What is a website assessment? Do I need one?
For businesses interested in a new website, it’s valuable to understand the big picture of how (and why) your website can be improved. The other main reason to perform a website assessment is ongoing, or iterative improvement of your website. Many website owners perform regular, monthly (or even more often) assessments to ensure their website is achieving the best it can.
Whether your company is building a whole new website or seeking to regularly improve its online presence, website assessments are a must. Then you can best understand your website’s strengths and build on them. This article offers the six areas of assessment that offer the best bang for your buck and time.
Six items to include in a website assessment
There are six areas in a thorough website assessment and gap analysis. To establish a website’s strengths and weaknesses you should perform an assessment. With knowledge, a business is better positioned to expand on its strengths while developing its weaknesses.
- Search engine optimization (keywords, technical SEO & schema)
- Content (Creative copy, imagery & visual) Address thin content
- Data analytics (KPI metrics)
- User experience (Frontend design and pathways)
- Website performance (Backend processes + core web vitals) page speed
- Conversions (optimization opportunities)
Determine keyword strength
An SEO analysis determines and documents the keywords for which you are currently ranking. You’ll learn their placement in the search engine results page (SERP) and which pages are ranking well for those keywords. From there we can see which important keywords or keyword phrases need more support.
Assess code/keyword best practices
Strong keywords being used correctly in your website’s metadata plays a large role in being visible and found in search engine results. A good website assessment will include a review of how keywords are used in website metadata.
#2 Content (Creative copy, imagery & visual)
There are several areas to explore within a website content assessment. These are:
- Content intent. Google’s SEO algorithm ranks a content’s intent very high when they serve up search results for queries. The questions we would ask are:
- Does your copy match the searcher’s intent? Try to identify your searcher’s intent.
- Does the buyer’s journey match copy intent? Ensure content meets various stages of the buyer’s journey.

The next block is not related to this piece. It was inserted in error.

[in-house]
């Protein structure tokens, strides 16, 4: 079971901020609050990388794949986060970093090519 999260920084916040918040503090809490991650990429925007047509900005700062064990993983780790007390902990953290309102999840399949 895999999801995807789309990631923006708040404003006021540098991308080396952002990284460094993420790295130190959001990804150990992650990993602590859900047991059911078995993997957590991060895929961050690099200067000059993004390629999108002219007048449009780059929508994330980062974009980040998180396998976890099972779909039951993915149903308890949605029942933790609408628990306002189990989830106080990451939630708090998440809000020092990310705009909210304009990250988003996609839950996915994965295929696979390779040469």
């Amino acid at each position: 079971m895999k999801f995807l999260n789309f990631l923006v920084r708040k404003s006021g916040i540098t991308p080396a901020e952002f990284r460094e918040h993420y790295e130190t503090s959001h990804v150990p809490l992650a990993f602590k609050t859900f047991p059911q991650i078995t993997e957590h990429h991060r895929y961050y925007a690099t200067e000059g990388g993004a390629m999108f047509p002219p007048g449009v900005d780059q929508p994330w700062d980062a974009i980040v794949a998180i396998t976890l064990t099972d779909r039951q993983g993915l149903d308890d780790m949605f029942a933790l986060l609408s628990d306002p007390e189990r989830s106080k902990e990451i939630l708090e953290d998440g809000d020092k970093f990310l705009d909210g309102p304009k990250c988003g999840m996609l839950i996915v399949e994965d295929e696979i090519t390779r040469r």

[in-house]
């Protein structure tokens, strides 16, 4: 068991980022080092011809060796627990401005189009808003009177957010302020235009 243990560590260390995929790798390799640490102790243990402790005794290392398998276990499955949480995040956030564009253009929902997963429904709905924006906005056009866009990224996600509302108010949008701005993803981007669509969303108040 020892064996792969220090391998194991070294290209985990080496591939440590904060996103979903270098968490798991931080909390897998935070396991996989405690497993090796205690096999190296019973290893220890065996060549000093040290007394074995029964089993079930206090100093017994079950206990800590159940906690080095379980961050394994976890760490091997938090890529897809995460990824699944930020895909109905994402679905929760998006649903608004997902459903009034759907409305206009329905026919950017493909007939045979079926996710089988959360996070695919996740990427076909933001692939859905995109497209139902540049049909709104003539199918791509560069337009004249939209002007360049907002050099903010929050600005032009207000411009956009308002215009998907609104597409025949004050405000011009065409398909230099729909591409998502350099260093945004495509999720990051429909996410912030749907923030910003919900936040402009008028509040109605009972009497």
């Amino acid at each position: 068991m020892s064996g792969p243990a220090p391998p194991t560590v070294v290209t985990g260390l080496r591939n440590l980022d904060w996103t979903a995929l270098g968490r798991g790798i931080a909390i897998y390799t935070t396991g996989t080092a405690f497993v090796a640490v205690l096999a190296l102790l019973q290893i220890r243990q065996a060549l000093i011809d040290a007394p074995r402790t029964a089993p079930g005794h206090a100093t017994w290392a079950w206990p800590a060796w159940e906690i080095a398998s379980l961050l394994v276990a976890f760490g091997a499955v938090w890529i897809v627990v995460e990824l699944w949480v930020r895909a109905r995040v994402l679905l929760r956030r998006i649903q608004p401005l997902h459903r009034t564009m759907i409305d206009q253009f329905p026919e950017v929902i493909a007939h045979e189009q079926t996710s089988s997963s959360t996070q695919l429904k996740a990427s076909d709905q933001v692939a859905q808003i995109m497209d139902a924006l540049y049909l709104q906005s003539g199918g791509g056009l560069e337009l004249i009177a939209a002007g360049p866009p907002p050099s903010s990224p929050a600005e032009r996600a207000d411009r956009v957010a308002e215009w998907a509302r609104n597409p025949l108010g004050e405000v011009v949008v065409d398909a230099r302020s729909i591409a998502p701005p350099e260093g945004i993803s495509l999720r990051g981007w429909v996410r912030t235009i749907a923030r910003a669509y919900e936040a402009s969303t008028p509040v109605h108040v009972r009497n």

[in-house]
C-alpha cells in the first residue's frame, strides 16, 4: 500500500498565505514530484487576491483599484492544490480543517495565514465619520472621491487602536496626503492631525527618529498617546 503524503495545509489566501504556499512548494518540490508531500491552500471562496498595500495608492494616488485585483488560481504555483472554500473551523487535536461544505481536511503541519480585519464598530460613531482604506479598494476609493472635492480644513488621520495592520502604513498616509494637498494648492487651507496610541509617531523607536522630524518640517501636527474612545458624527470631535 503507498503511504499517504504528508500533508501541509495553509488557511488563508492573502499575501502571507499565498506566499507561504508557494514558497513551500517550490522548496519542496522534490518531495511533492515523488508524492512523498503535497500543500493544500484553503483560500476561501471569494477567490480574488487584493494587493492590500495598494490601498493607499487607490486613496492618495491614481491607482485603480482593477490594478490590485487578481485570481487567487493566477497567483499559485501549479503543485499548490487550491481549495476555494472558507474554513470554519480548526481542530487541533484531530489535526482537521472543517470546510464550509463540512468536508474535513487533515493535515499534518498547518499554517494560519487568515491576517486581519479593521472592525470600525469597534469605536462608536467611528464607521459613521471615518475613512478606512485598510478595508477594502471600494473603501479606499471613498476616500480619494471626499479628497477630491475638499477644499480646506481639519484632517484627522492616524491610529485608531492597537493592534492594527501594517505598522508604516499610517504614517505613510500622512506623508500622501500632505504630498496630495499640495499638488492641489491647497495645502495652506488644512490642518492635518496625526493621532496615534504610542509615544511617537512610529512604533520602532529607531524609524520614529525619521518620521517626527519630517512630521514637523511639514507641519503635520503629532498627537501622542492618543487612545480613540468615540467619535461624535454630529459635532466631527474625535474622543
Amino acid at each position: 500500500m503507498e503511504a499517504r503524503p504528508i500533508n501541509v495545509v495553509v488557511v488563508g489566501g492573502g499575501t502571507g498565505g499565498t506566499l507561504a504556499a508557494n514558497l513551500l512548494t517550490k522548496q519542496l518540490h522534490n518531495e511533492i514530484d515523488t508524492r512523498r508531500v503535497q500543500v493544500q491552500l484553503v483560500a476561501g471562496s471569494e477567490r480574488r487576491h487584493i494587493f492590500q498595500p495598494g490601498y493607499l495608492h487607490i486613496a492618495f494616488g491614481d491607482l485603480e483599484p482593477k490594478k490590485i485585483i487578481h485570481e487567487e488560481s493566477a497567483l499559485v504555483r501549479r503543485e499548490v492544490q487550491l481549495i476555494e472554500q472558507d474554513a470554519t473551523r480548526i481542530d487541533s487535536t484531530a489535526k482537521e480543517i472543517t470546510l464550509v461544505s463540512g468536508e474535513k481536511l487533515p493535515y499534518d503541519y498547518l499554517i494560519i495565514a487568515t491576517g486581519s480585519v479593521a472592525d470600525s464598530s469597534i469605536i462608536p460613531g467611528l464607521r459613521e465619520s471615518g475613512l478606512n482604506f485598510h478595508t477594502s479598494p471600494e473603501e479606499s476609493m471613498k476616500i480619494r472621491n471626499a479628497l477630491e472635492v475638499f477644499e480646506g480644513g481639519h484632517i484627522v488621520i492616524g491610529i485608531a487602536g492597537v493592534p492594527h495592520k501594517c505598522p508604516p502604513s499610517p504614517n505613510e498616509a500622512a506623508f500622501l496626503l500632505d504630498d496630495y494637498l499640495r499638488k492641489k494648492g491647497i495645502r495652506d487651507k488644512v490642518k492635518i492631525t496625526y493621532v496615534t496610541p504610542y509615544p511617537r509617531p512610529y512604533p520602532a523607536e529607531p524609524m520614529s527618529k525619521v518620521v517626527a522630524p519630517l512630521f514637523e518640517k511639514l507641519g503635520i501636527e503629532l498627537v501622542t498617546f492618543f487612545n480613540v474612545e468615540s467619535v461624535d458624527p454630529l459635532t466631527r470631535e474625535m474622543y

- Thin content. Do pages have value? Since Google’s Panda algorithm update (2011) Google has become much better at understanding valuable content. Scraped and duplicate content are considered thin content as well
- Content credibility. Are references cited? Are there typos or grammatical errors?
#3 Data analytics
A solid review of a website’s analytics offers terrific insights. It’s important to understand the basics, like general visitor and page stats. Go further and study conversion rates, page funnels, exit, and entrance pages. Understanding and documenting key performance indicators (KPI) trends will support many concepts and decisions intrinsic to a website assessment.
#4 User experience (UX)
According to Peter Morville, UX includes 7 components: useful, useable, desirable, valuable, findable, credible, and accessible. A great website assessment includes a UX review. Is the website user-friendly? Can website visitors find their way around to easily accomplish goals? Are call-to-actions obvious and using keywords appropriately? Is the UX contributing to a high bounce rate? These are just some of the questions to answer.
#5 Website performance
The way your website performs is critical to your business’s success. It’s the rare website visitor that will wait for your website to load. The reality is a slow website negatively impacts the user experience. Website visitors think of slow websites as less credible. While page load time has always been important, with the release of Google’s Core Web Vitals in the summer of 2021, your website’s performance has become increasingly important for optimizing your search ranking. A good website assessment includes documenting your website’s performance.
#6 Conversion rates
All website assessments must include an analysis of conversion rates and landing page quality. Knowing the rate at which website visitors are achieving desired activities is the first rule for improving conversion rates. This seems simple enough, yet many companies do not track their landing pages’ conversion rates. Tracking your company’s conversion rates is one of the most important metrics for understanding business profitability. Some common strategies for improving conversion rates are limiting the number of fields in a form, making sure there is only one call to action per landing page, and
Website assessment & optimization
For those businesses that perform monthly website assessments, their goal is ongoing website optimization in a continual improvement loop. These websites get improved website visibility in search results, which drives better and more qualified web traffic. Ultimately, improved user experience results in more conversions and increased revenue.
To schedule your website assessment contact Keystone.